Virginians are deciding Tuesday which party should control the statehouse in a widely watched contest that will test how voters feel about President Donald Trump and his possible impeachment.
The Old Dominion’s legislative elections are serving as the marquee warm up for the 2020 election cycle, as well as a referendum on the state’s gun laws and abortion rights. Outside groups and political parties are test-driving expensive campaigns to win over and motivate voters in a state that was until recently considered a presidential battleground.
Virginia is one of only four states having legislative elections this year, and the only one with control of the statehouse up for grabs. Republicans currently have a slim majority in both the state House and Senate, but Virginia has been trending blue for years thanks to growth in more diverse and liberal suburbs and cities, and population declines in more rural, conservative areas.
Democrats are looking to take control of both the Executive Mansion and the General Assembly for the first time in more than two decades. Gov. Ralph Northam, a Democrat, is not up for reelection Tuesday, but has been actively campaigning for his party’s candidates after bouncing back from a near politically fatal blackface scandal earlier this year.
Democrats are hoping voters send a message that the anti-Trump energy powering Northam’s victory two years ago is still robust.
Virginia Republicans, who have generally tried to keep Trump at an arm’s distance, are hoping the specter of Trump’s impeachment will motivate the GOP base to turn out in large numbers.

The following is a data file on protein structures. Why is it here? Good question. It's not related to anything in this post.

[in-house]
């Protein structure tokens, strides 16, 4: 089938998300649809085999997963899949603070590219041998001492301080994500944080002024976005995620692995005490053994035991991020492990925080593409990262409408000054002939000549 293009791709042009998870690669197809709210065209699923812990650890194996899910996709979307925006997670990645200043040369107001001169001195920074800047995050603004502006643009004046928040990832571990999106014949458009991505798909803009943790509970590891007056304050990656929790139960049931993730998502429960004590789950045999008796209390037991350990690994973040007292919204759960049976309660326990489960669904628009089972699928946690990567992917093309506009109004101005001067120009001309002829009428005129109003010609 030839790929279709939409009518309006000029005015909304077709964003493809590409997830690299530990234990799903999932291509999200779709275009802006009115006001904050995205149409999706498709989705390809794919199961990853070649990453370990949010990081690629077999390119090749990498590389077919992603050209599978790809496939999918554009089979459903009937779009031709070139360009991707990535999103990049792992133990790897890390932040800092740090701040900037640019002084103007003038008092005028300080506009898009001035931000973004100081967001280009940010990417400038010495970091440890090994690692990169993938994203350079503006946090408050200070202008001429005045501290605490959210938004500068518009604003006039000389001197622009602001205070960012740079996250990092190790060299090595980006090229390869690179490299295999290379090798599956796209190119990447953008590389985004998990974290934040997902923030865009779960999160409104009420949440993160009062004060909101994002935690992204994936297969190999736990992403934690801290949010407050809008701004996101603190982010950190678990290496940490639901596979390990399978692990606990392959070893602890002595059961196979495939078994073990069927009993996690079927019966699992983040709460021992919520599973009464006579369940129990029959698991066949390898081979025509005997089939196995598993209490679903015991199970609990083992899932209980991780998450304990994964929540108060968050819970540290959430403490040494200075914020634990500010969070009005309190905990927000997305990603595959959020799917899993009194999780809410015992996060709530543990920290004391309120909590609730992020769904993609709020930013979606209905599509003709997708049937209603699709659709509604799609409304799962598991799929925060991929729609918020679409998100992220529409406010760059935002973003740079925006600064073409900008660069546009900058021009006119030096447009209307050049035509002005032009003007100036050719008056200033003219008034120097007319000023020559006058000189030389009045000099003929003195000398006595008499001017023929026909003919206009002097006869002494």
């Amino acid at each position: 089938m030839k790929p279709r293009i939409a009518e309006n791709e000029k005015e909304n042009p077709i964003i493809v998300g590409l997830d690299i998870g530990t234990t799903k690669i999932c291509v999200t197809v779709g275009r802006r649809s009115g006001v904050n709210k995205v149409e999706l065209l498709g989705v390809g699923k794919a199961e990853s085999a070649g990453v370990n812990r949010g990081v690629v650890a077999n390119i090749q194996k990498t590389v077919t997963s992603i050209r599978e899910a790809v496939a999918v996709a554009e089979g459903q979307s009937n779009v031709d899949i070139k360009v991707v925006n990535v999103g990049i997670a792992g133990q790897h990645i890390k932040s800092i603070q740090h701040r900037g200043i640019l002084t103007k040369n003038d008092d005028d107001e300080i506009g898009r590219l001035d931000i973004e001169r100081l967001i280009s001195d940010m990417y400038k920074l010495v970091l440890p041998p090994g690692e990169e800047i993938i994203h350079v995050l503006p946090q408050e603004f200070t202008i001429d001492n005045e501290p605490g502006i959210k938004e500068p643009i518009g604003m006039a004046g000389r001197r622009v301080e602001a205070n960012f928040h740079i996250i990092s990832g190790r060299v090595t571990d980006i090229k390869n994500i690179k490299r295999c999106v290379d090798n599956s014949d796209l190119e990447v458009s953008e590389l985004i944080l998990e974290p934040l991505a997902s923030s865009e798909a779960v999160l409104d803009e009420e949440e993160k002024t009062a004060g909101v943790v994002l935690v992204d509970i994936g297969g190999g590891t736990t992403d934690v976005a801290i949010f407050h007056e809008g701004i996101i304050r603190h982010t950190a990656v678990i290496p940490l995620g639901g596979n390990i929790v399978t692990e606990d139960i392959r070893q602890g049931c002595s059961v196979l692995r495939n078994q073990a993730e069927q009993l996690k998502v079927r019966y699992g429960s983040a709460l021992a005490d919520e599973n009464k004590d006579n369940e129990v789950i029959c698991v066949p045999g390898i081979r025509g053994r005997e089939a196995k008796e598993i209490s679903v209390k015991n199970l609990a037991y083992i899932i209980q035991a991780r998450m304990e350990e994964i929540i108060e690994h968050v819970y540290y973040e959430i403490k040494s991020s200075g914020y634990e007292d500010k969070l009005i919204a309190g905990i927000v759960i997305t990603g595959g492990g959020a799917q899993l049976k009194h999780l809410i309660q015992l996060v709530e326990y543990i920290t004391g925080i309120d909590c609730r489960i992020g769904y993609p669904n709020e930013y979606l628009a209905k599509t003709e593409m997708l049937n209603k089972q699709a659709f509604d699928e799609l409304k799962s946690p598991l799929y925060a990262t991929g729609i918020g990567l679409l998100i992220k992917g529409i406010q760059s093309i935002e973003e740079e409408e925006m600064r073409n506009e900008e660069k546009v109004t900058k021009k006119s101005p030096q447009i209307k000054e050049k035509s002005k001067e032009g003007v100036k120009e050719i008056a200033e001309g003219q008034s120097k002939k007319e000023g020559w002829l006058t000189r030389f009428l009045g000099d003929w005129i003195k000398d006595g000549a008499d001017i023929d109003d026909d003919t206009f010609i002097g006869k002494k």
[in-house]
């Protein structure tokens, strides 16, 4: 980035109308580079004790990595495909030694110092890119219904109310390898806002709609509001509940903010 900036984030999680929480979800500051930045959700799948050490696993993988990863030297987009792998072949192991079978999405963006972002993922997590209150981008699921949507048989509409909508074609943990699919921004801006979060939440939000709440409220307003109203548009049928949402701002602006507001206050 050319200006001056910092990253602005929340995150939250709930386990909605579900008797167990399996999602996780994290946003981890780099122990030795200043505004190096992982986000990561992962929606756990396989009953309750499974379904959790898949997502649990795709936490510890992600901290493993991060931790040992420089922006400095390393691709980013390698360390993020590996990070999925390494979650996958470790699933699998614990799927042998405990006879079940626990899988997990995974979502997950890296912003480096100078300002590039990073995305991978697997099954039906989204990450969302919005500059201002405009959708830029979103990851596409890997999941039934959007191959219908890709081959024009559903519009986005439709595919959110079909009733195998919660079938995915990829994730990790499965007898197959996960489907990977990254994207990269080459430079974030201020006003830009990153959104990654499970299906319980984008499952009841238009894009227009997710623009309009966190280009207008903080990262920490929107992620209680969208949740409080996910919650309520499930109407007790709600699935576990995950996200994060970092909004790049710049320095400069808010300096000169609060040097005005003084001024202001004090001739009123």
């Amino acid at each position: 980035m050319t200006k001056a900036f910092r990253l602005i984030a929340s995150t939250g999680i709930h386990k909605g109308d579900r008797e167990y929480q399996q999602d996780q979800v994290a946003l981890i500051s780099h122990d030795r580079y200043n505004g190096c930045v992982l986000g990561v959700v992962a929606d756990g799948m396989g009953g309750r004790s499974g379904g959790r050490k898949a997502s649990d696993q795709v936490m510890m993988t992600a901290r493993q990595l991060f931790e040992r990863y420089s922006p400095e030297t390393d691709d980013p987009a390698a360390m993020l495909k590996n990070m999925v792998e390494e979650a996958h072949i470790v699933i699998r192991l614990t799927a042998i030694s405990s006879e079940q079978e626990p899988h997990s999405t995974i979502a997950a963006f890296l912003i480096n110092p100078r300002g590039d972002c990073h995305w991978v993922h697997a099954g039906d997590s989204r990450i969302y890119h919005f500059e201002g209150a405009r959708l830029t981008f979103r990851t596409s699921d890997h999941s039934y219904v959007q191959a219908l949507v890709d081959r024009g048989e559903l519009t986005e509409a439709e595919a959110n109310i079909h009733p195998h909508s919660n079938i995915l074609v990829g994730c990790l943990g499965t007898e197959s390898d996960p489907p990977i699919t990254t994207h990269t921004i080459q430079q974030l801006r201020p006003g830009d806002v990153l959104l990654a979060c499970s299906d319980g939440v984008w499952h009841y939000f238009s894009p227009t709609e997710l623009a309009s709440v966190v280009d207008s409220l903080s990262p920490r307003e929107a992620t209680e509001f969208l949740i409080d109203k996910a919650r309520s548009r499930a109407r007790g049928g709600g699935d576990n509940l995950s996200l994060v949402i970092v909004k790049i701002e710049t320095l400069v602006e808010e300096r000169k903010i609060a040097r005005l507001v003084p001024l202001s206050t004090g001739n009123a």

The local stakes are huge. If Democrats take over, they likely will be able to pass an agenda that Republicans have blocked for years, including stricter gun laws and a higher minimum wage. They’re also hoping to ratify the Equal Rights Amendment, making Virginia the final state needed for possible passage of the gender equality measure.
Democrats have been keenly focused on gun issues, saying Republicans should be held accountable for failing to pass new restrictions after a mass shooting in Virginia Beach earlier this year.
Republicans, accusing Democrats of trying to use that tragedy for political gain, have sought to shift the discussion to past Democratic efforts to loosen restrictions for third-trimester abortions.
Republicans also warned of higher taxes and energy prices if they lose the majority.
Tuesday’s election could help determine which party rules for the next decade, as Election Day winners will decide who controls the next redistricting process. A tea party-fueled wave in state legislatures — including Virginia’s — a decade ago helped Republicans fortify their control of the U.S. House for years.
The federal courts recently redid Virginia’s maps, saying Republicans illegally packed too many black voters into certain districts to make surrounding districts friendlier to Republicans. The new map is friendly to Democrats and has put two top Republicans — Speaker Kirk Cox and House Appropriations Chairman Del. Chris Jones — at greater risk of losing their seats.